- M.R. Servin-Vences
- J. Richardson
- G.R. Lewin
- K. Poole
- Clinical and Experimental Pharmacology & Physiology
- Clin Exp Pharmacol Physiol 45 (5): 481-488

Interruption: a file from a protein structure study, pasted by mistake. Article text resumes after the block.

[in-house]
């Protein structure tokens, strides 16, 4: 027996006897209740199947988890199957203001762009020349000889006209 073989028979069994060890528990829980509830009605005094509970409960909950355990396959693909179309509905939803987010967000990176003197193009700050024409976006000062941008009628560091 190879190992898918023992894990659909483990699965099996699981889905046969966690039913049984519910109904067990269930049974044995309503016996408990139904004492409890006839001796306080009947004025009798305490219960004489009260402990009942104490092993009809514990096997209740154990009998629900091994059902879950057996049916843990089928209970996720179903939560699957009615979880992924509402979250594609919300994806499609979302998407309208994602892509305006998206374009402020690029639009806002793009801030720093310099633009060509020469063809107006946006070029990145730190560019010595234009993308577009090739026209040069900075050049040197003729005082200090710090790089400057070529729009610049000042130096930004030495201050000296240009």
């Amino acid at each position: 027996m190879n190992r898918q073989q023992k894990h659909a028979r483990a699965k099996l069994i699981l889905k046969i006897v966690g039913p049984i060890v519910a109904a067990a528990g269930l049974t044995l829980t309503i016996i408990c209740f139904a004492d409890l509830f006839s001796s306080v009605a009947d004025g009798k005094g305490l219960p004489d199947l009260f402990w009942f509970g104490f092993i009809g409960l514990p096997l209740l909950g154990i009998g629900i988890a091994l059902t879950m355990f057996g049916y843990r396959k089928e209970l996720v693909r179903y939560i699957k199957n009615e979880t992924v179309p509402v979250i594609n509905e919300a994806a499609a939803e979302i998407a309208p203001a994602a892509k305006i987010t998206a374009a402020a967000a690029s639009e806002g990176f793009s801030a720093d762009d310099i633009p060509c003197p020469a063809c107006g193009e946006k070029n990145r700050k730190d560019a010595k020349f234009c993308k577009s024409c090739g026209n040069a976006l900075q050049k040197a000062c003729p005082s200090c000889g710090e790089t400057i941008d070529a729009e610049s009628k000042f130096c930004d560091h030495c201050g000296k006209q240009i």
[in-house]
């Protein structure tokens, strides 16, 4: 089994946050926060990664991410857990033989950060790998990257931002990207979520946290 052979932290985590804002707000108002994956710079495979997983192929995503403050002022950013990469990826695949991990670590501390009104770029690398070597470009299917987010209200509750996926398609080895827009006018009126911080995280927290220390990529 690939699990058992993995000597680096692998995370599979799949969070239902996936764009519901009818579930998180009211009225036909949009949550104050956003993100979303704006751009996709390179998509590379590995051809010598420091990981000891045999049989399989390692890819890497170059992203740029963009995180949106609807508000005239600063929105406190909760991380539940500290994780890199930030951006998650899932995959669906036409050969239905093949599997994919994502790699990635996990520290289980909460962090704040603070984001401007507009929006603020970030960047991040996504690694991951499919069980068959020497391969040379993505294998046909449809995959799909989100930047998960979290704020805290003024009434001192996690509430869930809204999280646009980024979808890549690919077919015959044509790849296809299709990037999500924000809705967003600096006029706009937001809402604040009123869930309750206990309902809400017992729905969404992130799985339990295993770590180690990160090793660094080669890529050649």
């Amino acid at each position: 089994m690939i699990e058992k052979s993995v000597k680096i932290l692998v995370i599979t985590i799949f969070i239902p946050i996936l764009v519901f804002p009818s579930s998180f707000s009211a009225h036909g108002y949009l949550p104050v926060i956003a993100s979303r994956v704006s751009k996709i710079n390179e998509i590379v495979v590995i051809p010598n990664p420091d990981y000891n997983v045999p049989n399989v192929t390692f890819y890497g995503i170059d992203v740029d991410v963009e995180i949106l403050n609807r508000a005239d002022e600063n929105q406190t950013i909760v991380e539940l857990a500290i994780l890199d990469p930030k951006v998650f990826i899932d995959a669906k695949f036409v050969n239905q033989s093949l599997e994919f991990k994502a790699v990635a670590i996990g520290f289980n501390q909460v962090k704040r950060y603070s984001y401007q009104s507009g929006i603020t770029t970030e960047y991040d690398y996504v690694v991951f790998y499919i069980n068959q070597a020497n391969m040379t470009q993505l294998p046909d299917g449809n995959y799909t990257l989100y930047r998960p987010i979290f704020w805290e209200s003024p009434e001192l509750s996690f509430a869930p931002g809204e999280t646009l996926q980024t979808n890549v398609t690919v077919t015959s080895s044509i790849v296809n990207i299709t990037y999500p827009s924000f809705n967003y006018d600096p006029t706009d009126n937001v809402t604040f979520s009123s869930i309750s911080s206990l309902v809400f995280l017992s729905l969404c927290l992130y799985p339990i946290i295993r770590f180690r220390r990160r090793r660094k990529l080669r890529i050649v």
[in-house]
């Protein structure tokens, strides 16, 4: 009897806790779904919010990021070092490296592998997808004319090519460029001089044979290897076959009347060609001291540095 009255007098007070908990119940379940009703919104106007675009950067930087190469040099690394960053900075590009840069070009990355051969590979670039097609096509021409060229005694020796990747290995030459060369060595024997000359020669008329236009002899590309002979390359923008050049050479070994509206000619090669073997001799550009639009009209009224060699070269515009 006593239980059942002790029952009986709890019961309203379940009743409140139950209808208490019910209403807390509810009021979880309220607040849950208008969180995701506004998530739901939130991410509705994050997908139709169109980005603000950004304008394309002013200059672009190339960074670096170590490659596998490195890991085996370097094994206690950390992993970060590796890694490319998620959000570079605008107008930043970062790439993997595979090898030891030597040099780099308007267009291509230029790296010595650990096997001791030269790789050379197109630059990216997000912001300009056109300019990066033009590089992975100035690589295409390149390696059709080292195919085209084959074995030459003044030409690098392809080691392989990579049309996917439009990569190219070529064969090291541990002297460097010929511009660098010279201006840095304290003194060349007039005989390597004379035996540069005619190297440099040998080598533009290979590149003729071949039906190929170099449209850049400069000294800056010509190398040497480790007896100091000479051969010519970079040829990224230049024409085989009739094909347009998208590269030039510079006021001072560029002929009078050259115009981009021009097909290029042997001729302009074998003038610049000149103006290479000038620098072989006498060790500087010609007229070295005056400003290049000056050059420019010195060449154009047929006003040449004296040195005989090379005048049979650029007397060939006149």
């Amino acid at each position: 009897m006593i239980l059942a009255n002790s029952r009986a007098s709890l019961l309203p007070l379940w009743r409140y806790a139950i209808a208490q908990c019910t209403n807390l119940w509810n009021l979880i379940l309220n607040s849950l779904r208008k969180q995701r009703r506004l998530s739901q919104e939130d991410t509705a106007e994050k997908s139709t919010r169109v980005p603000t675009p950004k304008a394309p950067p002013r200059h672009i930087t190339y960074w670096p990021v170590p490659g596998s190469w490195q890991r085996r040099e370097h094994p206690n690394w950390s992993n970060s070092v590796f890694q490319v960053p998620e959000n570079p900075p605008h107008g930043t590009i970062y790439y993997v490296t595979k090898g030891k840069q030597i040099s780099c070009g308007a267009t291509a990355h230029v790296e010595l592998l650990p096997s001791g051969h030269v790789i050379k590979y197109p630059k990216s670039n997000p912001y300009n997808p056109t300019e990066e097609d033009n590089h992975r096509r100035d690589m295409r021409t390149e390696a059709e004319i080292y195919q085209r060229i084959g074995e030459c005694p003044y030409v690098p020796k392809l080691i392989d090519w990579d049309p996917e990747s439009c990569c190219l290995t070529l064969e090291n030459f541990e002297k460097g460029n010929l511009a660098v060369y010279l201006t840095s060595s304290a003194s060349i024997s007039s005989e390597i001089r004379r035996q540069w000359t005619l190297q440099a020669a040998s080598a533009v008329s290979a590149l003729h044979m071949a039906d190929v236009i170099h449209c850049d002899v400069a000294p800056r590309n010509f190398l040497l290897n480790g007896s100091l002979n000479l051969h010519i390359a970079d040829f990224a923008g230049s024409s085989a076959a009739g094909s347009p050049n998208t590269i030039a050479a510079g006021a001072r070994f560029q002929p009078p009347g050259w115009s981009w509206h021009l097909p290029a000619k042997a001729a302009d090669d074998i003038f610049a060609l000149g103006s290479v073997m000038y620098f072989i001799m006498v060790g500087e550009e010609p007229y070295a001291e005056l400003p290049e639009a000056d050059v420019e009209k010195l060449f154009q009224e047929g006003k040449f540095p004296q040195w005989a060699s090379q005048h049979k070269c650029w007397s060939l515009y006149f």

Cartilage tissue lines the joints of mammals, helping to lubricate joint movement and distribute mechanical loads. This tissue is comprised of isolated cells known as chondrocytes which are embedded in an extracellular matrix. Chondrocytes produce and maintain the cartilage by sensing and responding to changing mechanical loads. Mechanosensitive ion channels have been implicated in chondrocyte mechanotransduction and recent studies have shown that both PIEZO1 and TRPV4 can be activated by mechanical stimuli in these cells. The two channels mediate separate but overlapping mechanoelectrical transduction pathways, PIEZO1 in response to stretch and substrate deflections and TRPV4 in response to substrate deflections alone. These distinct pathways of mechanoelectrical transduction suggest a mechanism by which chondrocytes can distinguish between different stimuli that arise in their complex mechanical environment.